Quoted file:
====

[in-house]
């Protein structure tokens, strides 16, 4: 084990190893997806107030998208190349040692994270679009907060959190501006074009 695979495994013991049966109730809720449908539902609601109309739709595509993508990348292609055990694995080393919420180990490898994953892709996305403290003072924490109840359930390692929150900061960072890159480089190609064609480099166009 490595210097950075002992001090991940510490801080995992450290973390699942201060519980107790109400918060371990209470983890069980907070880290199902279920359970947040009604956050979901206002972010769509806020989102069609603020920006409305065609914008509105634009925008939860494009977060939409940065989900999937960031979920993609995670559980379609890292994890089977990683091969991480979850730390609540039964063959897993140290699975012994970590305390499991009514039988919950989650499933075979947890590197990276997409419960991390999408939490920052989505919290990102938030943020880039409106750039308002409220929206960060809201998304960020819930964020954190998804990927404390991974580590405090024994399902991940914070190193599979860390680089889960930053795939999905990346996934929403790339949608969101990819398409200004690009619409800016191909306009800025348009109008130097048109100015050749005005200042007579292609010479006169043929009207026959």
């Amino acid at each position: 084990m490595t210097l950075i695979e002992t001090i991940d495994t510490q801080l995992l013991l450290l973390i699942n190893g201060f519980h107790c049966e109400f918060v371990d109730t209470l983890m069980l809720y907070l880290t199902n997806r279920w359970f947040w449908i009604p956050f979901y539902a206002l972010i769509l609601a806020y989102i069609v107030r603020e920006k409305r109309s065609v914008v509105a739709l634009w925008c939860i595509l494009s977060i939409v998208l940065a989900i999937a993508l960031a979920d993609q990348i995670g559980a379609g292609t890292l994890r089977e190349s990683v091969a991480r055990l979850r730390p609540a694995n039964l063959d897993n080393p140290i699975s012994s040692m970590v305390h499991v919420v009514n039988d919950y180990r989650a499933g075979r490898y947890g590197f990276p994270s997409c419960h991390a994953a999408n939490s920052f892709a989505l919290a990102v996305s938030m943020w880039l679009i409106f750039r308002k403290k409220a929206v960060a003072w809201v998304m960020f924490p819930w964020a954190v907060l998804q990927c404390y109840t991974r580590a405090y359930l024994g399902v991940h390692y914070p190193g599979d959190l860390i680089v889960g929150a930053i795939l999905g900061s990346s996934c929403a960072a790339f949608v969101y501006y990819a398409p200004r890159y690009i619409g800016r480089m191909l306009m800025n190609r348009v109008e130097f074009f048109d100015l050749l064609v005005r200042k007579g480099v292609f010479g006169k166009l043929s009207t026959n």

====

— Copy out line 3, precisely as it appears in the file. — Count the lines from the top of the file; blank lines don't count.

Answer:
């Amino acid at each position: 084990m490595t210097l950075i695979e002992t001090i991940d495994t510490q801080l995992l013991l450290l973390i699942n190893g201060f519980h107790c049966e109400f918060v371990d109730t209470l983890m069980l809720y907070l880290t199902n997806r279920w359970f947040w449908i009604p956050f979901y539902a206002l972010i769509l609601a806020y989102i069609v107030r603020e920006k409305r109309s065609v914008v509105a739709l634009w925008c939860i595509l494009s977060i939409v998208l940065a989900i999937a993508l960031a979920d993609q990348i995670g559980a379609g292609t890292l994890r089977e190349s990683v091969a991480r055990l979850r730390p609540a694995n039964l063959d897993n080393p140290i699975s012994s040692m970590v305390h499991v919420v009514n039988d919950y180990r989650a499933g075979r490898y947890g590197f990276p994270s997409c419960h991390a994953a999408n939490s920052f892709a989505l919290a990102v996305s938030m943020w880039l679009i409106f750039r308002k403290k409220a929206v960060a003072w809201v998304m960020f924490p819930w964020a954190v907060l998804q990927c404390y109840t991974r580590a405090y359930l024994g399902v991940h390692y914070p190193g599979d959190l860390i680089v889960g929150a930053i795939l999905g900061s990346s996934c929403a960072a790339f949608v969101y501006y990819a398409p200004r890159y690009i619409g800016r480089m191909l306009m800025n190609r348009v109008e130097f074009f048109d100015l050749l064609v005005r200042k007579g480099v292609f010479g006169k166009l043929s009207t026959n």